“It won’t surprise you if I firmly believe that resilience is based on open and competitive markets,” she said, stressing the “adaptive flexibility” inherent in the framework.
His presentation was welcomed by Monique Goyens, Director General of the European Consumers Organization (BEUC), who called on Brussels to be more vigilant on mergers.
“The Commission must continue to resist extremely harsh lobbying by large European companies to weaken merger control in the name of global competitiveness,” Goyens said in a statement.
The current review will look at 20 existing rules and guidelines, covering policy areas such as research, agriculture, fisheries, broadband, healthcare and rail transport, to determine if they still are ” fit for purpose ‘in today’s economy or require modifications.
Vestager’s safety statements imply that few big changes will be made and that key decades-old principles of EU competition law will remain intact.
For the center-right European People’s Party (EPP), the Commission errs on the side of caution and is betting too hard on inadequate and obsolete standards.
“EU competition policy is still stuck in the 20th century. Nowadays, competition policy does not only need to have a European perspective, but a global perspective,” wrote German MEP Markus Feber. in the name of his party.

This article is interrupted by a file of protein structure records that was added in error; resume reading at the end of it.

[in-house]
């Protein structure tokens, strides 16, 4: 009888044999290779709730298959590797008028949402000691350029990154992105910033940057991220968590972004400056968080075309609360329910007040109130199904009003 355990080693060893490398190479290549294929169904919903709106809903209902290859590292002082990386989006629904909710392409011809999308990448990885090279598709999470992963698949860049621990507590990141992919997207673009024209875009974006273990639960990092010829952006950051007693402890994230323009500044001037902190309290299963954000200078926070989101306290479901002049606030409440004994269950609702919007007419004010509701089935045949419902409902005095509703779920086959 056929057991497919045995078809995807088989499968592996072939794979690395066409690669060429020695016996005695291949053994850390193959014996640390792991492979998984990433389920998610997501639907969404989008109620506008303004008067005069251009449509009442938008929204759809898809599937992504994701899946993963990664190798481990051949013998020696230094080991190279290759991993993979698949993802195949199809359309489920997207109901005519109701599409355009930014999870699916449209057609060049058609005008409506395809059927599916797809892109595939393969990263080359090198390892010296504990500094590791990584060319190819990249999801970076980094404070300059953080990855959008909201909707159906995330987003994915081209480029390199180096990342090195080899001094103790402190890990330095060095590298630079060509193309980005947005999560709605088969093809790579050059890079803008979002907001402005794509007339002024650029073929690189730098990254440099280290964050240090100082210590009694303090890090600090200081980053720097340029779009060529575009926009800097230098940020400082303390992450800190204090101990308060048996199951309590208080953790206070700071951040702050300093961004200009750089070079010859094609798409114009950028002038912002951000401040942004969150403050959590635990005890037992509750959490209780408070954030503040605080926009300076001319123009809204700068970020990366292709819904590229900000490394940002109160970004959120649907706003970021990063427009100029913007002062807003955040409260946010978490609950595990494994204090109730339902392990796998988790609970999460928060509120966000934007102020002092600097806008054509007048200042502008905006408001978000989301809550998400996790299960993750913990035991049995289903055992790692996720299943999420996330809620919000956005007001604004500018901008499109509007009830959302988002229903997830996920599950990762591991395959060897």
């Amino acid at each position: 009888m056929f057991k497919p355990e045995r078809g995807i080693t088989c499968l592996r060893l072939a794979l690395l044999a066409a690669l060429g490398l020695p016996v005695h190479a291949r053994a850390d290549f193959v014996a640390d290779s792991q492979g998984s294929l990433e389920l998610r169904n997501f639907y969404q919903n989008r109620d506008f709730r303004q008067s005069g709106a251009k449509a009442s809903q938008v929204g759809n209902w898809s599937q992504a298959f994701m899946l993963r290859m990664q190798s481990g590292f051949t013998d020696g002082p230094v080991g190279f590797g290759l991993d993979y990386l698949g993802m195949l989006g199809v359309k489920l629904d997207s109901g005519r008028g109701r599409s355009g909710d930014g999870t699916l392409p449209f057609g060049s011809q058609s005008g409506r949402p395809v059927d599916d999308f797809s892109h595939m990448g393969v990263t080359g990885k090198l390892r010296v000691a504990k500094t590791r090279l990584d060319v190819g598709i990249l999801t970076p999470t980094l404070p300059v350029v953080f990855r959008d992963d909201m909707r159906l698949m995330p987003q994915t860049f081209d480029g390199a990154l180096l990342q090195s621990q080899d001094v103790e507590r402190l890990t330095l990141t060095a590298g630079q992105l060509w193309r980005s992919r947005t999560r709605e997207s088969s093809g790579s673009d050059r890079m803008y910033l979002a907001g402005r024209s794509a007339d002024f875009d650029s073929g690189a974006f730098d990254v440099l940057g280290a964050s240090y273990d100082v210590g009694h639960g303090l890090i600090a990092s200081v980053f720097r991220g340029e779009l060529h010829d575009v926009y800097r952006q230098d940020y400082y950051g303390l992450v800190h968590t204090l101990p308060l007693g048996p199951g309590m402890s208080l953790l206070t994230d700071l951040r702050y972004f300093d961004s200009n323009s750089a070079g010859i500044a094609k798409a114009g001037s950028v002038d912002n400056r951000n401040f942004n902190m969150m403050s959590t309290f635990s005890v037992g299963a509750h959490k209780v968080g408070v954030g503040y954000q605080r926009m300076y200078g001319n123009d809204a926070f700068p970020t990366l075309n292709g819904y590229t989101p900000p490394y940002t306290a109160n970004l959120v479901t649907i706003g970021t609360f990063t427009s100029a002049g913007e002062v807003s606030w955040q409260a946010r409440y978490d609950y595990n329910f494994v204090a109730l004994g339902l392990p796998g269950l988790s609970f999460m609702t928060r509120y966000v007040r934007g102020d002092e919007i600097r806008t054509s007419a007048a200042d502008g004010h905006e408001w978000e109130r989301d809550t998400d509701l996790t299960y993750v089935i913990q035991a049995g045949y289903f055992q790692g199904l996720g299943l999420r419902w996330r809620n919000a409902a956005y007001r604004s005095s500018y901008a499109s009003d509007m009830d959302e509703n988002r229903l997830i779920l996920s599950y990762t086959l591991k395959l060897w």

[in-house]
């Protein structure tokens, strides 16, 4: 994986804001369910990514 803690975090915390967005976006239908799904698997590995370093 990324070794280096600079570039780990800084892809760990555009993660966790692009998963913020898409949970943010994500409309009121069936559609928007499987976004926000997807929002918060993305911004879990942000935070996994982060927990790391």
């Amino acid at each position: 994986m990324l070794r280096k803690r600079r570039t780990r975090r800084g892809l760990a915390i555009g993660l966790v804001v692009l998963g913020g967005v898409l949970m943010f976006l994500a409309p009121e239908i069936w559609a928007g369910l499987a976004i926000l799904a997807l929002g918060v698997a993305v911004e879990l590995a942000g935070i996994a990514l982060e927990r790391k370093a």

“If we want European companies to be able to compete with their American or Asian competitors, EU competition policy must become smarter by allowing European champions to emerge.
An important task for Vestager and his team will be to find a new balance to ensure that state aid rules allow Member States to accelerate the dual digital and green transition without market distortions.
Brussels estimates this double effort will require 650 billion euros per year of public and private investment until 2030, a colossal amount that will inevitably require a more concrete and generous approach on the part of governments.
Today, around 96% of state aid granted by EU countries is exempt from the vigilance of the Commission. Although small, the remaining fraction that requires approval from Brussels can make a huge difference in practice: when a business or industry receives public support, such as an injection of subsidies or a tax cut, its competitors may be put at a disadvantage.
The Commission only authorizes risky state aid when there are exceptional justifications for economic development. The definition of new exceptions to face new challenges will be an essential part of the review, which comes in the wake of the deployment of the 750 billion euro stimulus fund.
The European potato chip race intensifies
For starters, Vestager has already announced one particular industry where the executive is willing, at least in part, to relax the strict rules: semiconductors.
Microchips have become the most sought-after and vital component for economies wishing to succeed in the ever-fierce global race for technological supremacy. A global shortage caused by the pandemic and supply chain disruptions has turned chips into a rare and valuable item with geopolitical implications.